During 2021 the Company signed two major strategic agreements. Firstly, Levy (part of Compass Group UK & Ireland) became our Catering partner which took effect from 1 June 2021. We have seen some encouraging initial benefits of this partnership so look forward to working with them for the next ten years and developing this important segment of our operation. Secondly, all our media rights will transfer to Sky/Arena Leisure Racing in two separate stages starting with Betting Shop retail rights moving on 1 April 2023, and all other rights moving to new arrangements from 1 January 2024. This will see all our racing broadcast on Sky Sports Racing TV as well as a number of days on ITV which we are very excited about. This new media rights contract will give improved exposure to our racing and is backed by minimum guarantees that give us great confidence about the future of this important revenue stream. As a result, I am pleased to announce that, subject to normal trading conditions continuing and the Government review of the Gambling Act not materially impacting betting related turnover on our racing, the Company will be substantially increasing its commitment to prize money and will commit to a minimum of 40% of our total media rights income being directly invested into prize money from 2023 onwards, which will then be reviewed three years from now.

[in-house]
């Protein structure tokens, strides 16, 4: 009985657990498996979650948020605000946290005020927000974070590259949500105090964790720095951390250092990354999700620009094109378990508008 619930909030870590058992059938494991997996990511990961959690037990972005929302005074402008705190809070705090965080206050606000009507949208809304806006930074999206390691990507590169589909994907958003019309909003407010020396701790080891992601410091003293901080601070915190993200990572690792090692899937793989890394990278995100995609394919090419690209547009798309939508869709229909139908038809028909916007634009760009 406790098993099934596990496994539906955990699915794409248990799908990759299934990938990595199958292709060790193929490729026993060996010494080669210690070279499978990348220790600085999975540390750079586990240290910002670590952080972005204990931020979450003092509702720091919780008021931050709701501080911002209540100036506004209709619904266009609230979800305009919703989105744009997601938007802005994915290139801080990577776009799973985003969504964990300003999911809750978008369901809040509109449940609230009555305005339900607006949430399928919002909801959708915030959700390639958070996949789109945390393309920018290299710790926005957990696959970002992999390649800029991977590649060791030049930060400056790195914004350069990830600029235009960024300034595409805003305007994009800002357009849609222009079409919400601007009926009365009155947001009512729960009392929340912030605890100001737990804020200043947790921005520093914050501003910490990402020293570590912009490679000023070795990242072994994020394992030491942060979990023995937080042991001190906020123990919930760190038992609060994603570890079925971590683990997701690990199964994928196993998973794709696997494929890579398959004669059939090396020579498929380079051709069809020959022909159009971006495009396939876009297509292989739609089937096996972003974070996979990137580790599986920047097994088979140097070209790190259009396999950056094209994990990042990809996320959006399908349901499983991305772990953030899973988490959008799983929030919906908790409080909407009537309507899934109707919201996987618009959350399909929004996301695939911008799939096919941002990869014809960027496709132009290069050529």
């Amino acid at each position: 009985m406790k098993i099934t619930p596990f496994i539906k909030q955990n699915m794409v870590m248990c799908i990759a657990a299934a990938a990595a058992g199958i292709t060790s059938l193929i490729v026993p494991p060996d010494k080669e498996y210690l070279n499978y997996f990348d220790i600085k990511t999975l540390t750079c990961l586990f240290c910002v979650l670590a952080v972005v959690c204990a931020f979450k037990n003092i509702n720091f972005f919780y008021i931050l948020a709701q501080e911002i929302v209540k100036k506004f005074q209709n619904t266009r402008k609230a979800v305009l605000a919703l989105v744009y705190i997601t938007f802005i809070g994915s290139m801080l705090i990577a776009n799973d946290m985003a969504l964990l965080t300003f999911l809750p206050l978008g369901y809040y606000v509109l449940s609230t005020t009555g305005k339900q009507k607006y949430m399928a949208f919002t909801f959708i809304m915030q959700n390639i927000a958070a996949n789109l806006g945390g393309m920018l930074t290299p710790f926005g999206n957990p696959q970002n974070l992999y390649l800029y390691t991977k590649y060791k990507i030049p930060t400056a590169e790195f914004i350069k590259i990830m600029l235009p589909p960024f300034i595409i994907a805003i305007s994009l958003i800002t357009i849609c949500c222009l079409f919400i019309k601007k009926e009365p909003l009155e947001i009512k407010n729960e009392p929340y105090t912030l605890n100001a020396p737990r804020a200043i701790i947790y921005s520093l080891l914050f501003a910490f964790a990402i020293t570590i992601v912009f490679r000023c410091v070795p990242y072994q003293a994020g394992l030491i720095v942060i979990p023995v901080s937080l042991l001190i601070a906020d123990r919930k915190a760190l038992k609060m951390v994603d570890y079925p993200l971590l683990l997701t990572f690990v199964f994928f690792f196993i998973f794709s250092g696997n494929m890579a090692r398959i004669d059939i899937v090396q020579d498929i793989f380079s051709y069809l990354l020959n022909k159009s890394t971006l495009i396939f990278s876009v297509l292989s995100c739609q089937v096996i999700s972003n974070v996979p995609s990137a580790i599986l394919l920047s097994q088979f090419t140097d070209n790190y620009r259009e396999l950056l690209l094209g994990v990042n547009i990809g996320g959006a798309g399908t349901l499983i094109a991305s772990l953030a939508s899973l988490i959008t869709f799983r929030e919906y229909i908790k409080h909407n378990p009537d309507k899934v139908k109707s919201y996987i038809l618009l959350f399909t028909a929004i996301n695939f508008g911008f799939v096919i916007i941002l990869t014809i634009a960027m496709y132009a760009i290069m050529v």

We have also secured two additional BHA fixtures for 2022 meaning we will run a total of 31 racedays during the year (19 Flat and 12 National Hunt).

Dividends

Given the completion of the David Wilson Homes transaction I am pleased that we are able to satisfy the commitment made in 2012, and in subsequent announcements, to return capital to shareholders. The Board has agreed to make a £3m special interim dividend distribution in June prior to the AGM.

From the 2023 trading year onwards, it is anticipated that the Company will re-commence paying an annual dividend, subject to financial performance and once the full benefit of the new media rights agreement takes effect.

On behalf of the Board, I would like to thank all the staff for their continued hard work, resolve and commitment to the business during the extraordinary and challenging past two year period.

Our sincere thanks, as ever, to all sponsors, members, customers, owners and all those connected to the racing industry for their ongoing support.

DOMINIC J BURKE                      

Chairman

4 May 2022

STRATEGIC REPORT

Year ended 31 December 2021

STRATEGY AND OBJECTIVES

The Board’s strategy is for Newbury Racecourse plc to provide a profitable and diversified business for the benefit of all stakeholders. This will be delivered through first class facilities including a modern market-leading racecourse, hotel, children’s nursery, hospitality, and events businesses. Where commercially viable these will be supported by further innovative activities. One of the key aims of this Strategic Report is to set out and appraise the business model through which we deliver that strategy.

THE BUSINESS MODEL